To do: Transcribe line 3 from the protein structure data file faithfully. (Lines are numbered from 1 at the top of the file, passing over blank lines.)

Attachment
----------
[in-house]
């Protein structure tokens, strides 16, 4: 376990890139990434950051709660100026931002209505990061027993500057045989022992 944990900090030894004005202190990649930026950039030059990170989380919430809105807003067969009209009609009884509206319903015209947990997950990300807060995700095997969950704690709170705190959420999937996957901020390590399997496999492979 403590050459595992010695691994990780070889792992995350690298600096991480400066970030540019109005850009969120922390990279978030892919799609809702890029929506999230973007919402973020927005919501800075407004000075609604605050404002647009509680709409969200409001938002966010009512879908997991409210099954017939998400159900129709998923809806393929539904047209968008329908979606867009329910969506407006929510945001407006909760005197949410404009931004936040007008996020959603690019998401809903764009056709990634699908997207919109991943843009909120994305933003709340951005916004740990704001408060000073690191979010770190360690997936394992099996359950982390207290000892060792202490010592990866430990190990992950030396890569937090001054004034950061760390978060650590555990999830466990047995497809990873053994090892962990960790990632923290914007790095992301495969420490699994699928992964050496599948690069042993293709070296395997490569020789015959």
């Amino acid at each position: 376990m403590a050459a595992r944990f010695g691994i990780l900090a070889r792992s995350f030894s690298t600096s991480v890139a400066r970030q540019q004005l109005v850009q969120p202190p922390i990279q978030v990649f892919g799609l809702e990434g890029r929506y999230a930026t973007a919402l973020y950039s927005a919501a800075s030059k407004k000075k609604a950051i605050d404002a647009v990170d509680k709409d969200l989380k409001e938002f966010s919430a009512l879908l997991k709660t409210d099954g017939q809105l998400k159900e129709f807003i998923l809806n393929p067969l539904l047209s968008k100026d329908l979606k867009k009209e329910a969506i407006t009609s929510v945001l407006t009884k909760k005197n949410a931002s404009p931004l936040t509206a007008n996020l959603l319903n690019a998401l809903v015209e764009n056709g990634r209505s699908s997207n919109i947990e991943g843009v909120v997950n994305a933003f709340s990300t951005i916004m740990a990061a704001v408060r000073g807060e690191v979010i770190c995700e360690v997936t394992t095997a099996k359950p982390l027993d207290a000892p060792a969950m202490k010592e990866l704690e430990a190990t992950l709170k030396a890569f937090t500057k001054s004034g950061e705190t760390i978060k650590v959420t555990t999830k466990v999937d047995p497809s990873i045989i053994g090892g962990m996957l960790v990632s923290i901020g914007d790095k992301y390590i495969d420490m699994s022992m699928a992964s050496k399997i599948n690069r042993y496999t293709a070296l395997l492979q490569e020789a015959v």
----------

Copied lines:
């Amino acid at each position: 376990m403590a050459a595992r944990f010695g691994i990780l900090a070889r792992s995350f030894s690298t600096s991480v890139a400066r970030q540019q004005l109005v850009q969120p202190p922390i990279q978030v990649f892919g799609l809702e990434g890029r929506y999230a930026t973007a919402l973020y950039s927005a919501a800075s030059k407004k000075k609604a950051i605050d404002a647009v990170d509680k709409d969200l989380k409001e938002f966010s919430a009512l879908l997991k709660t409210d099954g017939q809105l998400k159900e129709f807003i998923l809806n393929p067969l539904l047209s968008k100026d329908l979606k867009k009209e329910a969506i407006t009609s929510v945001l407006t009884k909760k005197n949410a931002s404009p931004l936040t509206a007008n996020l959603l319903n690019a998401l809903v015209e764009n056709g990634r209505s699908s997207n919109i947990e991943g843009v909120v997950n994305a933003f709340s990300t951005i916004m740990a990061a704001v408060r000073g807060e690191v979010i770190c995700e360690v997936t394992t095997a099996k359950p982390l027993d207290a000892p060792a969950m202490k010592e990866l704690e430990a190990t992950l709170k030396a890569f937090t500057k001054s004034g950061e705190t760390i978060k650590v959420t555990t999830k466990v999937d047995p497809s990873i045989i053994g090892g962990m996957l960790v990632s923290i901020g914007d790095k992301y390590i495969d420490m699994s022992m699928a992964s050496k399997i599948n690069r042993y496999t293709a070296l395997l492979q490569e020789a015959v």